Announcing Stack Overflow Documentation

We started with Q&A. Technical documentation is next, and we need your help.

Whether you're a beginner or an experienced developer, you can contribute.

Sign up and start helping → Learn more about Documentation →

I'm using the following Powershell script to remove the NumberFormat of the cells in a column for a lot of files so all the fractions will be displayed. The column may have decimal, text or date, etc; only these decimal/currency formatted (with format of 0* or *#*) cells need to be applied

However it's slow (check/update two or three cells every second). Is there a better/faster way to do it?

    $WorkBook = $Excel.Workbooks.Open($fileName)
    $WorkSheet = $WorkBook.Worksheets.Item(1)
    $cell = $WorkSheet.Cells

    $ColumnIndex = 10 # The column may have decimal, text or date, etc.
    $i = 2

    while ($cell.Item($i, 1).value2 -ne $Null)
      # Replace it to find the last row# of column 1 may cut the time in half? How?
        $c = $cell.Item($i, $ColumnIndex)

        if (($c.NumberFormat -like "0*") -or $c.NumberFormat -like "*#*")
            "$i : $($c.NumberFormat) $($c.value2) "
            $c.NumberFormat = $Null


Will the .Net Microsoft.Office.Interop.Excel much faster? Or convert the files to xlsx format and use System.IO.Package.IO?

share|improve this question
Can you quantify how slow it runs? is there an example file you can upload for us to test against? – HungryHippos Jan 16 '13 at 21:47
It takes a half hour to process 12 Excel files. The size of the Excel files are usually 60KB and there are several hundred to a couple of thousands rows in each file. – dc7a9163d9 Jan 16 '13 at 22:06
From my own point of view I would need a sample file along with metrics as to how long it takes you to process said file with your script in order to really assist more, or to see if I could improve upon the execution speed any. You can wrap your code within Measure-Command to see how long something takes to run. – HungryHippos Jan 16 '13 at 23:01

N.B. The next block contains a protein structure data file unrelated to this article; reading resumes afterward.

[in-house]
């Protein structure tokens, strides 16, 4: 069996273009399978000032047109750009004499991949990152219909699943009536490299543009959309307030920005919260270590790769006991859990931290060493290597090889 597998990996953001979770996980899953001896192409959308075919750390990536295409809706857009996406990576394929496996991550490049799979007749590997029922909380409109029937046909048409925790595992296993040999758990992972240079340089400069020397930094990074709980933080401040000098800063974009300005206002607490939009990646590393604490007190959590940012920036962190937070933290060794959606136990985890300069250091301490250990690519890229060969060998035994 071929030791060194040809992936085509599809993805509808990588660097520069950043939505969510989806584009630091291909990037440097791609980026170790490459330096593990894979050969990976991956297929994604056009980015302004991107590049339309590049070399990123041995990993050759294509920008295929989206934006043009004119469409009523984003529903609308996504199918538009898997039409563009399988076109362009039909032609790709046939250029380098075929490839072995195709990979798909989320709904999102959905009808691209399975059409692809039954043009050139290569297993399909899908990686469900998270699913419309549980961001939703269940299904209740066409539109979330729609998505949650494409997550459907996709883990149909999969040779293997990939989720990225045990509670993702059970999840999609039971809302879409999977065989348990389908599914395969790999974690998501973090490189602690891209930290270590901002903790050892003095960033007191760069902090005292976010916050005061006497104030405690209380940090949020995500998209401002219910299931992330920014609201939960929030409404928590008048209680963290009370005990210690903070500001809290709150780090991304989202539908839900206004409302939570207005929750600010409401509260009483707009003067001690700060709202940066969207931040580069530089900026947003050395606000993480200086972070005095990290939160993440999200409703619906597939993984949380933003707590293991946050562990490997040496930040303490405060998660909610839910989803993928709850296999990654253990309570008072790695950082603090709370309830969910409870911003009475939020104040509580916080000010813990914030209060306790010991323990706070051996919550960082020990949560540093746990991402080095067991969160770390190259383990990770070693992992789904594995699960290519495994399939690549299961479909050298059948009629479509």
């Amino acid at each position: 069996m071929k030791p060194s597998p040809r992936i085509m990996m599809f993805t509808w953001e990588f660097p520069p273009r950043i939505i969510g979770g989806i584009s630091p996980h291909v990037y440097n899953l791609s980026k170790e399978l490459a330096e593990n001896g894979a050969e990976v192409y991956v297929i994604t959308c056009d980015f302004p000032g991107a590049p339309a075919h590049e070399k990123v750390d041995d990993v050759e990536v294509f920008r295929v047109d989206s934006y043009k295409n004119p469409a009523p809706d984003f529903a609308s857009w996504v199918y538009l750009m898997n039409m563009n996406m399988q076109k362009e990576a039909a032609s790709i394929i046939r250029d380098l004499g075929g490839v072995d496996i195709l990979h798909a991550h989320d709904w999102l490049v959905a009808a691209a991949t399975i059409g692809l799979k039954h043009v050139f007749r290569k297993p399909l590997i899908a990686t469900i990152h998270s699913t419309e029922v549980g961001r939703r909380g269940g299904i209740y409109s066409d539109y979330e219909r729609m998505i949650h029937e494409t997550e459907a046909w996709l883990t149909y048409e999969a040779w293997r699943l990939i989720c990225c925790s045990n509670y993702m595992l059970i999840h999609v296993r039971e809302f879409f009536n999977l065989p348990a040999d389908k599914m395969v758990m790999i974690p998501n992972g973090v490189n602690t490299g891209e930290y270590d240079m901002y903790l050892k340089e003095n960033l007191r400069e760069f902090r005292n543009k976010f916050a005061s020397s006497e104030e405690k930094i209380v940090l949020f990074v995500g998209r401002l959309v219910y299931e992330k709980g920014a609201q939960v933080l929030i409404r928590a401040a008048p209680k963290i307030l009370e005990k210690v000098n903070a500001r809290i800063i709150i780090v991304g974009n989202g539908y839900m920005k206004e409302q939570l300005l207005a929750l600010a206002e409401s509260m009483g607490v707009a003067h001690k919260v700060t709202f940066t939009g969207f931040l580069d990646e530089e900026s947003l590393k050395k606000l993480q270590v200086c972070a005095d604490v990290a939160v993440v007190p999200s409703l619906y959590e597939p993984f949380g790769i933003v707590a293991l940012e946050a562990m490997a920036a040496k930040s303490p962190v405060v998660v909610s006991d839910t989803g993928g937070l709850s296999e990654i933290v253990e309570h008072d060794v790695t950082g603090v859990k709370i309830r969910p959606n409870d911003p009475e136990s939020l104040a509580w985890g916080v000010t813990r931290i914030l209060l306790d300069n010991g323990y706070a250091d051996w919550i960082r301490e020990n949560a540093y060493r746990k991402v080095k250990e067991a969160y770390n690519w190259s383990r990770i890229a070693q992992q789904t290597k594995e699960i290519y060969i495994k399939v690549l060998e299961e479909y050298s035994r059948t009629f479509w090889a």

Since your calls are already using Interop (although you may not realise it) you're unlikely to see a performance improvement from early binding to Microsoft.Office.Interop.Excel. – James Snell Jan 16 '13 at 23:39
You may be able to do some filtering so you don't have to loop each cell (which is very very slow to do). If (and only if) you can guarantee the values in the number fields are never going to clash with the dates (which are stored as numbers, like 41284 is 1/1/2000) then you could exclude anything above that and that would also remove the text cells. I'll work up a sample if I get a chance – James Snell Jan 16 '13 at 23:43
up vote 0 down vote accepted

I improved the speed after read the comment. Thanks all.

  1. Try to reduce the access of the cells as much as possible. I deleted the output line "$i : $($c.NumberFormat) $($c.value2) " and change

    if (($c.NumberFormat -like "0*") -or $c.NumberFormat -like "*#*")
    $f = $c.NumberFormat
    if ($f -like "0*" -or $f -like "*#*")

  2. I also use $lastRow = $cell.SpecialCells(11, 1).Row to get the last row number and change the loop to while ($i -le $lastRow).

  3. $Excel.ScreenUpdating = False also helped reduced some time.
share|improve this answer

Your Answer


By posting your answer, you agree to the privacy policy and terms of service.

Not the answer you're looking for? Browse other questions tagged or ask your own question.